The term ‘glute activation’ is ultra-hot in the fitness industry right now. Many people know that in order to work on your booty, you need to do band work, use ankle weights or do leg lifts (aka Jane Fonda workouts). But, do you really know WHY you’re doing these exercises? If done correctly, you will get ‘booty gains’, but is this the main purpose of doing glute activation?
Put simply, the answer is NO. The main purpose for glute activation is to prevent injury, to create symmetry in the muscles of the lower body and to enhance athletic performance.
Under-utilized glutes can contribute to a range of health issues including poor posture, lower back pain, balance issues, lack of strength, muscle pain, and could potentially increase the risk of injury.
How Does This Happen?
When doing a lower body exercise, generally your quad muscles (muscles of the front of your legs) take over the bulk of the work. If you continue to ignore this lower body asymmetry, your quads will ultimately get stronger (as your hamstring and glute muscles get weaker). In this unbalanced state of your anterior chain (quads and hip flexors) being stronger than your posterior chain (hamstrings and glutes), your quads will pull on your hip flexors causing hip flexor and TFL tightness. This could also change the tilt of your pelvis, thus causing a pull at your lower back, resulting in back pain.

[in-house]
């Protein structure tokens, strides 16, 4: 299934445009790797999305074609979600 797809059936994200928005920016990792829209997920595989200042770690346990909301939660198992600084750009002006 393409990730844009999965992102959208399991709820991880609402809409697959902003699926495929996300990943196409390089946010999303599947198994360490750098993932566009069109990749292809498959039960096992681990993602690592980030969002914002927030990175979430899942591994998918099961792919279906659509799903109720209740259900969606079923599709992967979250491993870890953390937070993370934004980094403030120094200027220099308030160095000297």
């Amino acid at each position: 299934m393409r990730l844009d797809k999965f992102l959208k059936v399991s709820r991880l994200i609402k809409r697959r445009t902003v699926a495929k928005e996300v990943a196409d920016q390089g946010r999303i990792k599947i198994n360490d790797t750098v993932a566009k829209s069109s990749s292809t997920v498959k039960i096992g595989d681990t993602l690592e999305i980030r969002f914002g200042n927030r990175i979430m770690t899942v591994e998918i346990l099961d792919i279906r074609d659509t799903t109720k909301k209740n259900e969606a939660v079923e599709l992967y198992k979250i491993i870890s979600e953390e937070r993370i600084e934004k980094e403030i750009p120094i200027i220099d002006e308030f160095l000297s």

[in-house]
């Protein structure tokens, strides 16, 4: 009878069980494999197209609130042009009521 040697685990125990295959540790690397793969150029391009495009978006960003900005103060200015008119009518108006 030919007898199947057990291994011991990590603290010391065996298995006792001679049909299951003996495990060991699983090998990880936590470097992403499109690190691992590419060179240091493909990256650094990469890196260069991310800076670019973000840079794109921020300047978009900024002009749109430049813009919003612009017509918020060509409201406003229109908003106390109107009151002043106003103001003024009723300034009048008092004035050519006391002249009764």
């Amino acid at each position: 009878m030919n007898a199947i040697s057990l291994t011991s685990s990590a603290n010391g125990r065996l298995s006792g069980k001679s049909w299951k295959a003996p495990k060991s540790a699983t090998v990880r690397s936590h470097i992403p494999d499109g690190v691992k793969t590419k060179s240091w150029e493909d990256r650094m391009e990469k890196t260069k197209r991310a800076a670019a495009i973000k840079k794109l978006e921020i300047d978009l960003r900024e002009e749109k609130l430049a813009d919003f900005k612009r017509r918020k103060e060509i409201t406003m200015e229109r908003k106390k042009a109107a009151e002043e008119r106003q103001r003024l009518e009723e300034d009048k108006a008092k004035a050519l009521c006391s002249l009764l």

The Muscles That Make Up The 'Glutes'
The glute max is the largest of the glute muscles. It is also the most superficial, producing the shape of your booty.
It is the main extensor of the thigh, and assists with lateral rotation. However, it is only used when force is required, such as running or climbing.
The glute med muscle is fan-shaped and lies between to the glute maxim and the min. It is similar in shape and function to the gluteus minimus.
It abducts (lifts away) and medially rotates the lower limb. During movement, it secures the pelvis, preventing pelvic drop of the opposite limb.
The glute min is the deepest and smallest of the superficial glute muscles. It is similar is shape and function to the glute med.
Together with the glute med, it acts to stabilize the hip and pelvis when the opposite leg is raised from the ground.
By ‘activating’ your glutes, you can provide symmetry to the lower body and allow for better posture, the prevention of lower back and knee pain, and better athletic performance.
The following glute activation exercises will prevent the above!
1) Clam Shells
6) Quadruped Series:
When Should You Incorporate Glute Activation?
Glute activation can be done every day, especially if you are suffering from one of the symptoms listed above. At the very least, they should be done before every workout to ensure that glute muscles are firing during your workout and allowing for the muscles of the lower body to be working in unison and in symmetry.